Look, I’m a cat owner, and I love cats.  I have two sweet felines.  My older cat prefers to stay inside all the time, sleeping, purring and playing.  My younger cat comes in and out as she pleases through her little cat door.  They’ve both received their shots and boosters and are fixed, because I believe in being a responsible pet owner.  I guess that’s why I don’t understand people who dump litters of kittens in the empty fields behind our neighborhoods.  They don’t spay or neuter their cats, and when they end up with a litter of kittens that they can’t give away, they just let them go in the fields, figuring they’ll fend for themselves or nature will take its course.  After a generation or two of felines, our neighborhood has a real problem with wild cats, or feral cats, as some people prefer to call them.

I took my two toddlers out for a walk today, and we saw several wild cats in the neighborhood.  My daughter, who adores animals of every kind, immediately ran after them, trying to pet them.  Fortunately, I was able to catch her in time before a feral cat scratched her.  Wild cats don’t like to be chased by two year-olds.  Instead of enjoying a sweet, leisurely walk through our quiet streets, I had to educate my children on the dangers of wild cats in the neighborhood.  Yes, they can pet our cats, because our cats are safe and clean, but wild cats can carry diseases.  They’re dirty, they can bite, they can scratch, and they can really hurt them.  My son, who’s a little more sensitive, had a nightmare about cats at naptime.  I guess I don’t need to worry about him running after the wild cats in our neighborhood, but I really need to watch my daughter.  She’s likely to have to learn that lesson the hard way.

Feral cats use certain areas in our backyard as their litter box, so before I can let the kids go out and play in their own playground, I have to go out first and inspect the ground.  They can go outside and play only after I’ve had a chance to pick up all the cat poop.  As a cat owner, I know diseases can be spread through cat feces, so I’m very careful to make sure my children aren’t exposed.  It’s frustrating, because I’d love to be able to let the kids run out in their own backyard when the weather’s nice, without making them wait until I have the time (and, frankly, the energy) to go out and sanitize the area first.

And, then my little cat came home once with scratches on her face and ear.  I’ve had it with the wild cats in the neighborhood.  It’s time to do something about it.  I’m calling in a professional service to get rid of the feral cats.  Maybe I can convince the city to do something to stop people from dumping their cats in the empty fields.  In the meantime, though, let’s get rid of the wild cats in the neighborhood and have a fresh start.

Mouse in Wall

You know you have a mouse in the wall or something else running around inside your home when your dog spends the entire day staring at your wall and sniffing at the baseboards.  Either that, or your dog is just crazy.  But, I have a great dog, and I trust her.

At first, I didn’t notice anything odd.  Life is busy around here.  With three kids, a husband who works over 60 hours a week, and a part-time job, I have to admit I don’t take a lot of time paying attention to how my dog spends her days.  I was hurrying to get breakfast ready the other morning when my youngest said, “Mom, Daisy’s staring at the wall again.”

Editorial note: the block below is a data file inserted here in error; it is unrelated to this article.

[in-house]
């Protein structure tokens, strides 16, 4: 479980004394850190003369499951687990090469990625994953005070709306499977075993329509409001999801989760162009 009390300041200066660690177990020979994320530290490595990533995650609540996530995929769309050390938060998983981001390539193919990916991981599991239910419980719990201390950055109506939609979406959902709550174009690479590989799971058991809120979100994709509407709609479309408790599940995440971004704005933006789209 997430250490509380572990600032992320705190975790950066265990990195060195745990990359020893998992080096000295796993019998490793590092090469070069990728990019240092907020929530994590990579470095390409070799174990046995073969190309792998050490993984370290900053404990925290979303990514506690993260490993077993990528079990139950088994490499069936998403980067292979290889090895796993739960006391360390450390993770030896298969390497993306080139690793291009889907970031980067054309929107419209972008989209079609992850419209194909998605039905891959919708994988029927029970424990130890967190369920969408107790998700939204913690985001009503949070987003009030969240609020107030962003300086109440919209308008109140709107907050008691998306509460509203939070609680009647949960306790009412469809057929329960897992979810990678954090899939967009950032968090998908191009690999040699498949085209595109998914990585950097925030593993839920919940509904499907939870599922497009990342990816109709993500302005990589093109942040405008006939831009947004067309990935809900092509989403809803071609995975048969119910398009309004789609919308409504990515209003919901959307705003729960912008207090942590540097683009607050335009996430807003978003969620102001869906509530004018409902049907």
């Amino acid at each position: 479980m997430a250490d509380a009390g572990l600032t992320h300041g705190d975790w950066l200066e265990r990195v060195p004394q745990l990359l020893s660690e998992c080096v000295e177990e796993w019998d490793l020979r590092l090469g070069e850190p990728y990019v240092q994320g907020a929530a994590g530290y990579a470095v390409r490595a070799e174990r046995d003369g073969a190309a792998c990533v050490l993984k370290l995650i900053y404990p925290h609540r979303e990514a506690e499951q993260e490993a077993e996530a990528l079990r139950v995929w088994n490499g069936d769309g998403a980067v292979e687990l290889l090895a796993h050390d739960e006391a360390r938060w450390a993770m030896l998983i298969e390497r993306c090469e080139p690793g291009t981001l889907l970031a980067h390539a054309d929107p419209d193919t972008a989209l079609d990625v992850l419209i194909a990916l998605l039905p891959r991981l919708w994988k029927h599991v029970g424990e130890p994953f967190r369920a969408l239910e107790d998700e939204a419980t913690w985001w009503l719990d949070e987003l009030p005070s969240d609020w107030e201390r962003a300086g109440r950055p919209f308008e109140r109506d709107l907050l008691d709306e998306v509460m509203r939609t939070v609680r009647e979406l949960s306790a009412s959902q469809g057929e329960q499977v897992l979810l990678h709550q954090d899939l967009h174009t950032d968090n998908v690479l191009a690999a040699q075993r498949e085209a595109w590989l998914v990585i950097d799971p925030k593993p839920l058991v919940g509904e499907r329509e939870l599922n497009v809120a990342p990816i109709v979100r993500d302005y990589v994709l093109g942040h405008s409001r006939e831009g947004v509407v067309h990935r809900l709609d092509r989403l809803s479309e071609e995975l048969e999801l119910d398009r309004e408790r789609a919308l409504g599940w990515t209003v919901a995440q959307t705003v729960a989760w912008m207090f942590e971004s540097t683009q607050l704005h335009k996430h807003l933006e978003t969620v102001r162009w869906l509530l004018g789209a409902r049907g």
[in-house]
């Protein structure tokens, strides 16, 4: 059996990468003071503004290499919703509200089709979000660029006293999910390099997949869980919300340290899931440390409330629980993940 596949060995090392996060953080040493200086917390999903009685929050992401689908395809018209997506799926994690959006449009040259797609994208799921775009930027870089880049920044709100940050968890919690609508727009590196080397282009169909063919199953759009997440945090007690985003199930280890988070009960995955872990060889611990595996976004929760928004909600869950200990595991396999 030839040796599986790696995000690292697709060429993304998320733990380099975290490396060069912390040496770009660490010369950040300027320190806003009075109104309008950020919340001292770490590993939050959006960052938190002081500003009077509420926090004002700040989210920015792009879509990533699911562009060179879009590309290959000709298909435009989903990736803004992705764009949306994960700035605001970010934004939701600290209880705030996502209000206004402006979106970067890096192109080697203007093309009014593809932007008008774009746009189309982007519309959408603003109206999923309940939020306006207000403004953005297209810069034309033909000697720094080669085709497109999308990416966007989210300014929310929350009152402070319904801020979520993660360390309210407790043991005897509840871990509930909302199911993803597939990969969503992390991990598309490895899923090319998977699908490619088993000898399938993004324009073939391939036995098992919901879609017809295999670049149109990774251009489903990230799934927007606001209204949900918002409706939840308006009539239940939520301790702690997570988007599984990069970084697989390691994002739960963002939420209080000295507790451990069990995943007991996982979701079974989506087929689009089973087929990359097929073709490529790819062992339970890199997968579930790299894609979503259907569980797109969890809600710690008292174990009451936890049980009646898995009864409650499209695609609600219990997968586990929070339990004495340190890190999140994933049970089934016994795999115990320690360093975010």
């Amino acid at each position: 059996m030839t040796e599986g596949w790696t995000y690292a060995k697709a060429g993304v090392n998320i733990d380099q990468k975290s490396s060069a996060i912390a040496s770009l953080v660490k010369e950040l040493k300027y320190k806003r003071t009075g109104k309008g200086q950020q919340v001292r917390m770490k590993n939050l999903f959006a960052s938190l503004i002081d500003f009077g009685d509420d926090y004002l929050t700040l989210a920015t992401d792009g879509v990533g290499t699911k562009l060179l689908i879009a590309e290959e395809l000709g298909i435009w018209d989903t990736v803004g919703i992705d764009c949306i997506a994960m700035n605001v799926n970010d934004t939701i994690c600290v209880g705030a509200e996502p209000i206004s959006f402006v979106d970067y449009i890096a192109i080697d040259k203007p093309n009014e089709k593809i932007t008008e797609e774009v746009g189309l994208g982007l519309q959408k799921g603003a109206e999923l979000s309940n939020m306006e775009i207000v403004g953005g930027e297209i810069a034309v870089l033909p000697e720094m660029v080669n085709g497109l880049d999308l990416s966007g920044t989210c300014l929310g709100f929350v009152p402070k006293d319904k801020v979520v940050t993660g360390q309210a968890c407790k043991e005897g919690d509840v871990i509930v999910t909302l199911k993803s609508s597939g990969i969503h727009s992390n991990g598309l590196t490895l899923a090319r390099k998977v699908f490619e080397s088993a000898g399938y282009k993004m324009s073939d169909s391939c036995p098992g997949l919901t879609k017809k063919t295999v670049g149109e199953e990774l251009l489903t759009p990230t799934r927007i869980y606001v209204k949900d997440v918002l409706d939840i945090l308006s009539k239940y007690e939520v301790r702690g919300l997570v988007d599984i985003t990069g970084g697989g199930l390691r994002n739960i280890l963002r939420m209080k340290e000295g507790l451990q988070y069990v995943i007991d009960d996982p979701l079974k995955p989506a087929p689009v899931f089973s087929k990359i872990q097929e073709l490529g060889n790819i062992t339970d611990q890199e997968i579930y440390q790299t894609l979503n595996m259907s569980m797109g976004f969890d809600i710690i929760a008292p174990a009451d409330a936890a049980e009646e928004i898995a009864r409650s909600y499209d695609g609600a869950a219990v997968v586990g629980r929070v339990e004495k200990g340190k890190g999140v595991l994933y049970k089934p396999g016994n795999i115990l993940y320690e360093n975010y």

I was in such a hurry, and there were so many other things going on at the time that I just responded, “Hmmm, mmmm” as I rushed over to the stove to flip the frying eggs.  Unfortunately, I accidentally tipped over the juice container just then, too.  So, it wasn’t until after the eggs were on plates in front of everyone and the juice was cleaned up that my youngest piped up again.

“See, Mom?  Why is Daisy staring at the wall?”

I had no idea what she was talking about and turned to see what my German shepherd was doing.  True enough, she was pacing in front of the wall that separates the kitchen and living room, sniffing at the baseboards and whining every now and then.  Everyone stopped eating breakfast and chatting just to watch this strange behavior.  That’s right when my husband came down the stairs.  We must have been a sight.  His entire family was sitting silently, staring at the dog, who was in turn staring at the wall.  He stood there on the steps before bursting out laughing.

“What’s going on around here?” he laughed.  “We have a ghost or something?”

We all snapped out of it and breakfast resumed, although the talk was about what could possibly cause Daisy to act that way.  My children each told me they had seen Daisy doing this every now and then over the last few days, and I wondered why I hadn’t noticed it until someone actually said something to me.

Finally, we all agreed we must have a mouse in the wall.  But, the morning was ticking on and everyone needed to get to school or work, so we finished up and I sent everyone out the door.  I turned to look at Daisy in my kitchen and sighed.  I had about an hour before I needed to be at work, and I knew I had to spend that time making sure we didn’t have a mouse infestation and doing something about the mouse in the wall.

Reluctantly, I opened up the pantry, and started pulling everything out, inspecting it as I did so.  I spotted a couple of tiny mouse droppings, that looked a little bit like grains of dark rice, on the floor, but our food seemed fine.  I mostly keep everything in jars, cans and plastic containers, so there wasn’t much that a mouse could get into.  One cereal box had a small hole chewed in the bottom and I tossed it, thankful that we’d been eating eggs for breakfast this week instead of cereal.  Fortunately, no mouse jumped out at me while I worked.

That job done, I called a rodent removal service to come out and inspect our property and get rid of the mouse in our wall.  I thought having a dog would protect my family from intruders, but apparently my Daisy protects us from mice, as well.  Good dog!